RSPB Hen harrier research receives special recognition in raptor science competition
19 September 2012
Media and Communications Officer
RSPB Scotland has received a special commendation at this year’s Watson Raptor Science Prize for its work on Orkney’s hen harrier population.
The study, which looked at the impacts of sheep grazing on the birds and their prey, showed that hill farming can play a fundamental role in assisting the fortunes of one of Britain’s most threatened birds.
Named in memory of two of Scotland’s most renowned ornithologists, Donald Watson and his son Jeff, the annual award recognised excellence in raptor science.
This year’s prize was awarded to a team of scientists in Spain who studied the use of nest adornments by black kites.
Speaking on behalf of the RSPB Scotland-led team, Professor Jerry Wilson, Head of Conservation Science, said: “RSPB Scotland is honoured to receive this commendation for our long-term research on hen harriers; it is a fitting recognition of the tireless commitment of co-author Eric Meek and his colleagues to nature conservation on Orkney. The study shows how important grazing management is to ensuring food supplies for hen harriers and its findings will also help to improve conditions for other moorland birds of prey of high conservation concern, including short-eared owl and merlin.”
Professor Des Thompson, chair of the judging panel, commented: "Arjun Amar and colleagues have produced an excellent paper on the impacts of sheep grazing on harriers and their prey on Orkney. An exhaustively detailed analysis reveals why hen harriers have recovered on Orkney. This has implications for upland management and conservation across the British Isles at a time when there are significant concerns about the conservation status of hen harriers."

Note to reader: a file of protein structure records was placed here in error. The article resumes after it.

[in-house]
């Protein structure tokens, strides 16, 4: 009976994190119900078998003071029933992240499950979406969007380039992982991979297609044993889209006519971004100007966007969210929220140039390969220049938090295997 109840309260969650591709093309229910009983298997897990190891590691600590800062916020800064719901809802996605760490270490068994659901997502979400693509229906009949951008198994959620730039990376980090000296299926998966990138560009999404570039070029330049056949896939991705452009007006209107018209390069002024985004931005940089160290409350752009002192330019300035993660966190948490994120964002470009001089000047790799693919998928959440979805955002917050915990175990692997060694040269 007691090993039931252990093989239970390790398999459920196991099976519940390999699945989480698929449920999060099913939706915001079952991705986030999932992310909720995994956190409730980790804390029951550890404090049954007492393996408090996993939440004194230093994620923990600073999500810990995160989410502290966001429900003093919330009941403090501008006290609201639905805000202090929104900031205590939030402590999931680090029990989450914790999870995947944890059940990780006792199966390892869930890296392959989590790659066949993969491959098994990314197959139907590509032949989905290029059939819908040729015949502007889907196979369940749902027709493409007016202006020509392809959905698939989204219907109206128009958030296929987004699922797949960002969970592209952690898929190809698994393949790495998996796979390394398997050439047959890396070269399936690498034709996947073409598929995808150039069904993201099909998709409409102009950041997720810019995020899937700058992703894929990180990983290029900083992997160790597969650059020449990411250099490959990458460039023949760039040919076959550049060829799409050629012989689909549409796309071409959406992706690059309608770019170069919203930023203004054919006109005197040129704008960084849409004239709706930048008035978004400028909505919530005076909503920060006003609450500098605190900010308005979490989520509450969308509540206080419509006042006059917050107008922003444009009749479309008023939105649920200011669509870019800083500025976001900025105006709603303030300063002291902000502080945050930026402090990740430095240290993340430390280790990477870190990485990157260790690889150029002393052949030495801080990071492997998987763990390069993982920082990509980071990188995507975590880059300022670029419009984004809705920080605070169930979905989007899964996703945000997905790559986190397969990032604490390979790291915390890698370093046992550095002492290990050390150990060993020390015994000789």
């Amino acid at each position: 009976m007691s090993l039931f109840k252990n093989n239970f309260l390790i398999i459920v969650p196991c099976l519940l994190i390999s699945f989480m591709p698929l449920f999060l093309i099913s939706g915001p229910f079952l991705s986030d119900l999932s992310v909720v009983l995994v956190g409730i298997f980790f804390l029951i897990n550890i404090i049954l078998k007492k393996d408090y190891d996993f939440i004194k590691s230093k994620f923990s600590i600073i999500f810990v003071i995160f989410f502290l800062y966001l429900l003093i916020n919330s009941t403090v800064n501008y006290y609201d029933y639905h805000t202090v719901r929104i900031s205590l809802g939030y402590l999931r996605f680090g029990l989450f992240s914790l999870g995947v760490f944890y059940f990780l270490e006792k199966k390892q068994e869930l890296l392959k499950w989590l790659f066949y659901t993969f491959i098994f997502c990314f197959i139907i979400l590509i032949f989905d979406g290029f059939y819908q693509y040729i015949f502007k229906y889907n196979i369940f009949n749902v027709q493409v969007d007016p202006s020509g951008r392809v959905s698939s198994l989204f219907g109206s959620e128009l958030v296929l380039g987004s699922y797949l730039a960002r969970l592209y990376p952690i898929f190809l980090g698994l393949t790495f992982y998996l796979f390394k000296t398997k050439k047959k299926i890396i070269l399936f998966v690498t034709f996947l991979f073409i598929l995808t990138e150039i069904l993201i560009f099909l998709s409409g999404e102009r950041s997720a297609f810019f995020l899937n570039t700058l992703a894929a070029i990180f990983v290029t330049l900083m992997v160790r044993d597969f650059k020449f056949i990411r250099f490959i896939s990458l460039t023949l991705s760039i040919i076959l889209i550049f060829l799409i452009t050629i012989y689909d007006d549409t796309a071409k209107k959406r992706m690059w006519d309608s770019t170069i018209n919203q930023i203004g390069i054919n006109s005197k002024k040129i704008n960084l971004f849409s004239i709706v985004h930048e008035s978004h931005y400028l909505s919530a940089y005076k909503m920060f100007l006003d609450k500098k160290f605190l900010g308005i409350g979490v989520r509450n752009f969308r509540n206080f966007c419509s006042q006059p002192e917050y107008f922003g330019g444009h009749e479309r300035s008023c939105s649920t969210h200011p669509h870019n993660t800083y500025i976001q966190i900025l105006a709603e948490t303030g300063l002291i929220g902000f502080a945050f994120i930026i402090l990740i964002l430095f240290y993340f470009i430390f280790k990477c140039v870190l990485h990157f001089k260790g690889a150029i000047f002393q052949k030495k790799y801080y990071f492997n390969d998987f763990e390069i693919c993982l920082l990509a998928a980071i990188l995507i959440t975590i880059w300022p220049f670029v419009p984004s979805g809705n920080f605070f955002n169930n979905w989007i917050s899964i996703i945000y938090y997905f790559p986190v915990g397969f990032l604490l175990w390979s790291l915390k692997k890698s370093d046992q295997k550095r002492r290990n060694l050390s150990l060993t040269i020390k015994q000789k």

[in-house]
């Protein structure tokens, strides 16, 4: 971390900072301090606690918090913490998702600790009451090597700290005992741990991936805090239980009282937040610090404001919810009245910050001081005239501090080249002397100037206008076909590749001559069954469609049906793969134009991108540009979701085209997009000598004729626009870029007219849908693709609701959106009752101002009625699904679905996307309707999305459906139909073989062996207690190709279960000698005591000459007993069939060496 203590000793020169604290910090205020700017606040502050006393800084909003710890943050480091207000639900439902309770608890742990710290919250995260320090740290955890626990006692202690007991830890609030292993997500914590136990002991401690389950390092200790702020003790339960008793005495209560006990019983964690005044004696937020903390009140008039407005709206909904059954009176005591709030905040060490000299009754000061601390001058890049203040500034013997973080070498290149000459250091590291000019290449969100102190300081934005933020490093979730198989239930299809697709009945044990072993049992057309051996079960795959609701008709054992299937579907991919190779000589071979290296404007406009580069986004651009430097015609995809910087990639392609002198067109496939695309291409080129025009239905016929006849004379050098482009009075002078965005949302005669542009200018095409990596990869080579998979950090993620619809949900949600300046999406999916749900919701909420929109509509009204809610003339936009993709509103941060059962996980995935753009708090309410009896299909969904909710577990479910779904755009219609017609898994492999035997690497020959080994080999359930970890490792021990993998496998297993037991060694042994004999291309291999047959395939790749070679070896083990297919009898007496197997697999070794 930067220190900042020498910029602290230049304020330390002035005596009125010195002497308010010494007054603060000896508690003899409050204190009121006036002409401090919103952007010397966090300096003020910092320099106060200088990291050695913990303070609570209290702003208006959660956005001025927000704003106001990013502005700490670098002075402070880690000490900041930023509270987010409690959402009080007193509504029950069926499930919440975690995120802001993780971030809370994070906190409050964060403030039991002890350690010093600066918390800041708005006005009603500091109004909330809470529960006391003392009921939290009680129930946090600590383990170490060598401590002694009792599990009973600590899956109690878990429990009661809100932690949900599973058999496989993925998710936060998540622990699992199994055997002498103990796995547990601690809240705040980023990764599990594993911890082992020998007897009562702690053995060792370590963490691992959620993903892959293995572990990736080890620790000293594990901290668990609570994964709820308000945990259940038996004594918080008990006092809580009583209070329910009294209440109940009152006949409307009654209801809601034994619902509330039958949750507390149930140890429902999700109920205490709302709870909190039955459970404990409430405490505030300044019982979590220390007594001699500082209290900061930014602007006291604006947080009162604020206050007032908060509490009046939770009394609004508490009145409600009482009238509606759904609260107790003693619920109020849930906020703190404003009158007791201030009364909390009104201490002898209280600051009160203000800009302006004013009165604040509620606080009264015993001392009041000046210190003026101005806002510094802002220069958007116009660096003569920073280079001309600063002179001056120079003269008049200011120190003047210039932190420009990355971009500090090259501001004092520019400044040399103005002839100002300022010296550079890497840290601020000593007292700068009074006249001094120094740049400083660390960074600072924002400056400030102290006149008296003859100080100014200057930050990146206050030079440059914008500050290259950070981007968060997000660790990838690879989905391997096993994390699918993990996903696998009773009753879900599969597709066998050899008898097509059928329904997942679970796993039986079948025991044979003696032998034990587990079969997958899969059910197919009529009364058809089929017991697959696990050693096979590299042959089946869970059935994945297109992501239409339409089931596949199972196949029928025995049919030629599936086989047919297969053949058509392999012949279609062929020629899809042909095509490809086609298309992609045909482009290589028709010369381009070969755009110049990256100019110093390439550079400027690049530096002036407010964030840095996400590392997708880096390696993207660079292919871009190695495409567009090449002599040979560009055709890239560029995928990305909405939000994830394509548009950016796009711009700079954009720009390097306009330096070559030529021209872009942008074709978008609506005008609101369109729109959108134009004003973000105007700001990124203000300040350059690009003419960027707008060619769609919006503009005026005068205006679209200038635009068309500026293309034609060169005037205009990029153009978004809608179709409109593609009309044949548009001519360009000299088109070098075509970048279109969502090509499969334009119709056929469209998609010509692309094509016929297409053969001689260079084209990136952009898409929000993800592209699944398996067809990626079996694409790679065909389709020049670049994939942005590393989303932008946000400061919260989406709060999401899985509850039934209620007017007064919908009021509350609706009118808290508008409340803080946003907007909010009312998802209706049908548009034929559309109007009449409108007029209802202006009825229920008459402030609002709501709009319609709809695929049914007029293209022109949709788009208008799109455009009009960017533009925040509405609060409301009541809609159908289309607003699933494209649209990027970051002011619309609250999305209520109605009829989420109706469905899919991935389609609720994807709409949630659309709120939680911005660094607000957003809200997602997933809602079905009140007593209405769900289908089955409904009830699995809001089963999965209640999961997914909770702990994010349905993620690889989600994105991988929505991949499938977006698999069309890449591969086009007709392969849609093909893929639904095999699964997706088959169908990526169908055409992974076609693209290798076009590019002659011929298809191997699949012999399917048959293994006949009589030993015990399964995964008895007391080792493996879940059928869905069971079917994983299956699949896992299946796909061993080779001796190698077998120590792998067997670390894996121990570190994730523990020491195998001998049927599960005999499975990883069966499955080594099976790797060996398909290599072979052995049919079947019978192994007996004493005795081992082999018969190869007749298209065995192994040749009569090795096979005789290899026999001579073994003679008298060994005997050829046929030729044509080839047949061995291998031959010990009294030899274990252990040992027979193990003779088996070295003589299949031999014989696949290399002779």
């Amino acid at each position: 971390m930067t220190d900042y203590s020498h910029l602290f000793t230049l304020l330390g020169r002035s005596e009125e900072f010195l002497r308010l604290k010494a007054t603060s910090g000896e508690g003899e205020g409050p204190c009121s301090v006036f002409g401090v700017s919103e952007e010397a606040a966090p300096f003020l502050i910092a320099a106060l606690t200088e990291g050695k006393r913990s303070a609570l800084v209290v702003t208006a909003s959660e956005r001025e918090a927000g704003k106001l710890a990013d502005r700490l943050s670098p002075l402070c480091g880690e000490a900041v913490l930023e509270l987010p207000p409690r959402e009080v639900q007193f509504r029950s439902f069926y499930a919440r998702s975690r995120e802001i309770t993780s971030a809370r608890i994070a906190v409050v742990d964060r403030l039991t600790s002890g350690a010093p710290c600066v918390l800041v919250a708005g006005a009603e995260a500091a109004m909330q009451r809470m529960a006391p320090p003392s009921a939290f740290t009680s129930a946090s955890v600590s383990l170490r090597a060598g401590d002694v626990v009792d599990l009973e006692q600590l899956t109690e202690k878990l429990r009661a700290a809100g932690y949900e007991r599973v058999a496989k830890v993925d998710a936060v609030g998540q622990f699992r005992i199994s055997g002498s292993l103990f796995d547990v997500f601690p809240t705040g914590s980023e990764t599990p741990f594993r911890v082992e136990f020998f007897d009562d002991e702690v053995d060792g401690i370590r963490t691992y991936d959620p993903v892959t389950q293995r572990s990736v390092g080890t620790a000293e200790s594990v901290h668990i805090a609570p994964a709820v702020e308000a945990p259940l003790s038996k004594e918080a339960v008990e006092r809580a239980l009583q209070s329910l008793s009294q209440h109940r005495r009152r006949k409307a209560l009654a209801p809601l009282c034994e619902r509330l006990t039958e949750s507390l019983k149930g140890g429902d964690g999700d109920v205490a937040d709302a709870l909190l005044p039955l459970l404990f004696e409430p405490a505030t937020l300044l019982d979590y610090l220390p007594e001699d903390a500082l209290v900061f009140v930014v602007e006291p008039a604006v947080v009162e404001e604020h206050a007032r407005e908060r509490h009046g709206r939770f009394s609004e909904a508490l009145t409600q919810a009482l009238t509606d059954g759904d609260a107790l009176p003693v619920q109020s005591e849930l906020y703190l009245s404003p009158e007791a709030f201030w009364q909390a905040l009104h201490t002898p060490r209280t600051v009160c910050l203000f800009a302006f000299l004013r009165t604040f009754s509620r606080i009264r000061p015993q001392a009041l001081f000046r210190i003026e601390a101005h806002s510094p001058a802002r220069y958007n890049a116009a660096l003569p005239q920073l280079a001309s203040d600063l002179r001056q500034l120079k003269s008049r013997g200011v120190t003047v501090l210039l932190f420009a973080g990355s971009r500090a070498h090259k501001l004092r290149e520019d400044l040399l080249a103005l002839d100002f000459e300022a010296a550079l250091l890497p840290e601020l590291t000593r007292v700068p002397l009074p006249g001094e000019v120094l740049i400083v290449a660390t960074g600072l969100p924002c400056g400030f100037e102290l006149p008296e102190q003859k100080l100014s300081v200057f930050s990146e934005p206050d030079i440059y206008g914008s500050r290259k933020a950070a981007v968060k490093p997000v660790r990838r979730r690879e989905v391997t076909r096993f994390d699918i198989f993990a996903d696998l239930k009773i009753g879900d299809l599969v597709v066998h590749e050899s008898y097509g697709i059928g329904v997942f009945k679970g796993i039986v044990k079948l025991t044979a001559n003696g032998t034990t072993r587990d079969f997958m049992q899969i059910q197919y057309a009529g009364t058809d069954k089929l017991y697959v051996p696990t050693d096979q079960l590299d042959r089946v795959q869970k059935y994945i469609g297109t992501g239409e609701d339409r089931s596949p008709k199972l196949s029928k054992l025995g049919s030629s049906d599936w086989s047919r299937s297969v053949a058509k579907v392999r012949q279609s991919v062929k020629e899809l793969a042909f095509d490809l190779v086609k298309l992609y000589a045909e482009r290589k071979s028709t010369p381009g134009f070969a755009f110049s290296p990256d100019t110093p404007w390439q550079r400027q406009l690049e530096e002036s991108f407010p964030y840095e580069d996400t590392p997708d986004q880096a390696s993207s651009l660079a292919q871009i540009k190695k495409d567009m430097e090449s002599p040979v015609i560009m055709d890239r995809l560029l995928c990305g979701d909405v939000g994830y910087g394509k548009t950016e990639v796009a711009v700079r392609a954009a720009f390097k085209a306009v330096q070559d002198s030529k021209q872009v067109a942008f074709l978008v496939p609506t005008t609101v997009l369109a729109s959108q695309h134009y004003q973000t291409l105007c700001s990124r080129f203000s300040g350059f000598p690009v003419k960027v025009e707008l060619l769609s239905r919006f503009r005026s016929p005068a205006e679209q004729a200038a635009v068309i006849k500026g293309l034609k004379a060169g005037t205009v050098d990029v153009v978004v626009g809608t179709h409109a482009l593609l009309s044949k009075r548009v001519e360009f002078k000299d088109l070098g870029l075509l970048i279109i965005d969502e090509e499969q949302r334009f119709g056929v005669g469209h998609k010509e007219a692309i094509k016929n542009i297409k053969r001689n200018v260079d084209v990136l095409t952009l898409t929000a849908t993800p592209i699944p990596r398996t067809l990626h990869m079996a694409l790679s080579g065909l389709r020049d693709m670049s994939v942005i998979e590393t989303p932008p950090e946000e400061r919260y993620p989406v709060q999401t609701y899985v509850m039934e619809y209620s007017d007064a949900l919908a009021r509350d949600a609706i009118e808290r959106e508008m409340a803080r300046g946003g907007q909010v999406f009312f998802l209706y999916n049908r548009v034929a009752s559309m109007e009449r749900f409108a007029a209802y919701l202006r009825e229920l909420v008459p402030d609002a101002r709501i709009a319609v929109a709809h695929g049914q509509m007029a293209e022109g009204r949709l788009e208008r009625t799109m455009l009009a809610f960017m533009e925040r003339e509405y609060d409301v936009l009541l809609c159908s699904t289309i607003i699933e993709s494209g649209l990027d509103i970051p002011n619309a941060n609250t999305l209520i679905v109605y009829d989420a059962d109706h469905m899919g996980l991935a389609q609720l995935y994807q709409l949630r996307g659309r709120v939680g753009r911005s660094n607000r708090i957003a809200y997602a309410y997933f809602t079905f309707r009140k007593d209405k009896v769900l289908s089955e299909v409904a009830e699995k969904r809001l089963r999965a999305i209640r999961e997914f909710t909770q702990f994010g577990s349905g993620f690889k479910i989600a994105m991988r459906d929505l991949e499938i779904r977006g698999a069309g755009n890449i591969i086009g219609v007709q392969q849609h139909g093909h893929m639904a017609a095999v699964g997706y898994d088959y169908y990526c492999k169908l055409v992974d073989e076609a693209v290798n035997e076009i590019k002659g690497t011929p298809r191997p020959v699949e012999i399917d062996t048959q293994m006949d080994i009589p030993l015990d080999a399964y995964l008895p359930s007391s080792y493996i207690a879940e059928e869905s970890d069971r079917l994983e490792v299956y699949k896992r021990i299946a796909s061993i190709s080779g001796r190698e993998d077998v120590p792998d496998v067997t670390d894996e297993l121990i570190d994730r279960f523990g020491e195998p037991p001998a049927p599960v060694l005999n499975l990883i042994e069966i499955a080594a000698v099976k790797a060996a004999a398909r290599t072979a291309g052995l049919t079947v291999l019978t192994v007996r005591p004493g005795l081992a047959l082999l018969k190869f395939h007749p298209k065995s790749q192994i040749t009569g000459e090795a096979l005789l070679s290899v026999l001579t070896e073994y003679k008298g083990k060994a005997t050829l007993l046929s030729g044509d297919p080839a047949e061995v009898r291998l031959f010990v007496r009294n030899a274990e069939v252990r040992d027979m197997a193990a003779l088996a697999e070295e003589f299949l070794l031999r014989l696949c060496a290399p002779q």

Members of the research team at RSPB Scotland will also conducting a series of talks at the three day Watson Birds festival in St John Town of Dalry, Dumfries and Galloway. This year’s annual event will focus on the plight of the hen harrier, as well as expert-led talks, there will also be an exhibition by 15 different contemporary bird artists, bird watching walks, ringing demonstrations, children’s activity and much more.
Professor Roger Crofts, Director of Watson Birds said “I am delighted that the standard of scientific work on raptors is so high and particularly delighted that the longstanding work in Orkney has been recognised by our scientific panel. Achieving a positive interaction between Hen harrier protection and moorland management is the essence of good stewardship of our natural assets. I look forward to many bird and habitat management specialists and also members of the public attending our session on Saturday 22nd September at the Lochinvar Hotel in St John’s Town of Dalry, Galloway to listen to the talks and participate in the debate.”
For more information visit www.watsonbirds.org or contact email@example.com
1. The study by Amar, A, Davies. J, Meek, E, Williams.J, Knight. A, and Redpath. S is entitled Long-term impact of changes in sheep Ovis aries densities on the breeding output of hen harrier Circus cyaneus, and is published in the Journal of Applied Ecology. It can be read on line here: http://onlinelibrary.wiley.com/doi/10.1111/j.1365-2664.2010.01896.x/abstract